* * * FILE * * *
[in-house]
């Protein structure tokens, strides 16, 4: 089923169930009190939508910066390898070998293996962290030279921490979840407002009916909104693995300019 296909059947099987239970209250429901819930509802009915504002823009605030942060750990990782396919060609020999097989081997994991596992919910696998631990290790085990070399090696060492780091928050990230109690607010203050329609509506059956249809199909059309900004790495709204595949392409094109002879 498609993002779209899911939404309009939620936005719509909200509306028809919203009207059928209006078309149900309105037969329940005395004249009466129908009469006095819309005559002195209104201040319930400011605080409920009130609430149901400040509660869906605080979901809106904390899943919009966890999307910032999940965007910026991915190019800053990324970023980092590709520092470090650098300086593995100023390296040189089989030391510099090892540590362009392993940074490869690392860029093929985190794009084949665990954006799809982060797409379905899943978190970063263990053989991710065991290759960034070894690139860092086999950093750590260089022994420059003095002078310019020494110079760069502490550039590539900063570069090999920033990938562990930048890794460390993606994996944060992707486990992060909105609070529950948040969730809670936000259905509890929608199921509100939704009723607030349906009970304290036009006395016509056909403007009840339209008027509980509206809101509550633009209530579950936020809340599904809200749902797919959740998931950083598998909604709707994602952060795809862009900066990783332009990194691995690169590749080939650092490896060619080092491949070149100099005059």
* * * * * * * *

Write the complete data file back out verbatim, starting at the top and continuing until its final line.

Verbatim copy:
[in-house]
């Protein structure tokens, strides 16, 4: 089923169930009190939508910066390898070998293996962290030279921490979840407002009916909104693995300019 296909059947099987239970209250429901819930509802009915504002823009605030942060750990990782396919060609020999097989081997994991596992919910696998631990290790085990070399090696060492780091928050990230109690607010203050329609509506059956249809199909059309900004790495709204595949392409094109002879 498609993002779209899911939404309009939620936005719509909200509306028809919203009207059928209006078309149900309105037969329940005395004249009466129908009469006095819309005559002195209104201040319930400011605080409920009130609430149901400040509660869906605080979901809106904390899943919009966890999307910032999940965007910026991915190019800053990324970023980092590709520092470090650098300086593995100023390296040189089989030391510099090892540590362009392993940074490869690392860029093929985190794009084949665990954006799809982060797409379905899943978190970063263990053989991710065991290759960034070894690139860092086999950093750590260089022994420059003095002078310019020494110079760069502490550039590539900063570069090999920033990938562990930048890794460390993606994996944060992707486990992060909105609070529950948040969730809670936000259905509890929608199921509100939704009723607030349906009970304290036009006395016509056909403007009840339209008027509980509206809101509550633009209530579950936020809340599904809200749902797919959740998931950083598998909604709707994602952060795809862009900066990783332009990194691995690169590749080939650092490896060619080092491949070149100099005059």